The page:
As mentioned previously, the service provider upgrades the resources that create the cloud system to maintain a competitive edge. Simultaneously, the upgrades help maintain the competitive edge of the client by ensuring that cloud resources are never obsolete. The client also saves time. The provider handles system upgrades, system maintenance, and the re-optimization of services to better meet a client’s changing needs, as necessary.
Is multi-cloud storage strategy as a third-party service a money saver in the short-term and financial drain in the long-run? Will service payments made in perpetuity have a higher total cost than implementing a cloud system independently?
Because the ongoing need to upgrade resources that create the cloud puts the cloud system in a state of continual, gradual reimplementation, the answer to both questions is largely no. The upfront cost of implementing a cloud independently is not a one-time expense;
it is simply the initial cost of implementing the cloud.
If the third-party model has a drawback, it’s quality control. Quality of service is defined by the quality of service provider. Identifying mediocre service providers is challenging for companies that need third-party IT due mostly to their unfamiliarity with IT.
Listening to what a provider’s client references say about its services can be a solid indicator of service quality. The key is to receive an extensive set of references. Fielding responses from the smaller set of “star” references a provider chooses in advance may tell only one side of the story.
3. Open-Source Multi-Cloud Strategy
An open-source multi-cloud strategy relies on open-source cloud software for creating the infrastructure that defines multi-cloud storage. A company selects an open-source cloud software resource, and then codes the software to make it deliver the necessary cloud capacity. This is typically done by in-house developers.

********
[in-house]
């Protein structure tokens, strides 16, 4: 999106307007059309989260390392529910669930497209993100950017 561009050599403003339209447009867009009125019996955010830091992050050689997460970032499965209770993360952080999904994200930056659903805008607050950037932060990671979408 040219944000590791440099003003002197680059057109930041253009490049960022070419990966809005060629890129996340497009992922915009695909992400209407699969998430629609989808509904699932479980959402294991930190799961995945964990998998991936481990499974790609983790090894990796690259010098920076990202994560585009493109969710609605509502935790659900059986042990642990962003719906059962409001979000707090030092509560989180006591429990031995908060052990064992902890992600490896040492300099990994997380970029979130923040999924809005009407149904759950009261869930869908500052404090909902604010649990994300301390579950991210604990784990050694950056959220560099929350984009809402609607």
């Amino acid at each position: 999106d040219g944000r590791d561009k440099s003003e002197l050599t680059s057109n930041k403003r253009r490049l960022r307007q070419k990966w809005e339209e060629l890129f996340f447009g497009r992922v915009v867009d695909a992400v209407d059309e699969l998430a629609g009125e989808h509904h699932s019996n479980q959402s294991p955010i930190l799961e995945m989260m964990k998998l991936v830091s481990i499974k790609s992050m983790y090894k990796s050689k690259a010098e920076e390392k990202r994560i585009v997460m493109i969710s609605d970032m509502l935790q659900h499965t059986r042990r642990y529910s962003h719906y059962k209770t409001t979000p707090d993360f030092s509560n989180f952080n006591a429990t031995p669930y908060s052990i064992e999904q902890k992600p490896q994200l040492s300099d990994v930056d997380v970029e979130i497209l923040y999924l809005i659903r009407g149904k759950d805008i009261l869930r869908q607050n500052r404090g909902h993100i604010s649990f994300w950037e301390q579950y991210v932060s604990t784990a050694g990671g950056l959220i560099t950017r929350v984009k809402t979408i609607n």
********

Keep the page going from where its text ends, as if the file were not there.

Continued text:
As with open-source software for other IT applications, open-source cloud software can be downloaded for free, or for a nominal fee. Another benefit is that there are more open-source options than ever before.
For companies that implement a multi-cloud on an in-house model, open-source software can also save time. Instead of writing code to create proprietary software from scratch, developers can instead focus on refining software code whose basic platform already exists.
The biggest drawback to the open source option is the same as with practically all forms of open-source software: to a greater or lesser extent, the configurability of the code is limited. Consequently, a company can end up with cloud infrastructure that is a good fit, but not a perfect fit. Depending on the importance of the multi-cloud for supporting key revenue drivers, the compromise could significantly impact the bottom line.
Another disadvantage is that technical support from a service provider is often non-existent. If a company needs advice for configuring the software, it must often seek it from web forums that deal with the software in question. Sometimes, the advice doesn’t even exist, because the limitations of the software’s code mean that certain configurations cannot be made.
Need Advice on Creating a Multi-Cloud?
If you’re unsure of which multi-cloud strategy to use, or you need assistance with implementing and/or maintaining cloud capacity, the specialists at NIC can help. We can serve as a consultant for your strategy, the provider of your multi-cloud, or both.
To get started on your company’s best strategy for multi-cloud storage, contact us to plan a consultation.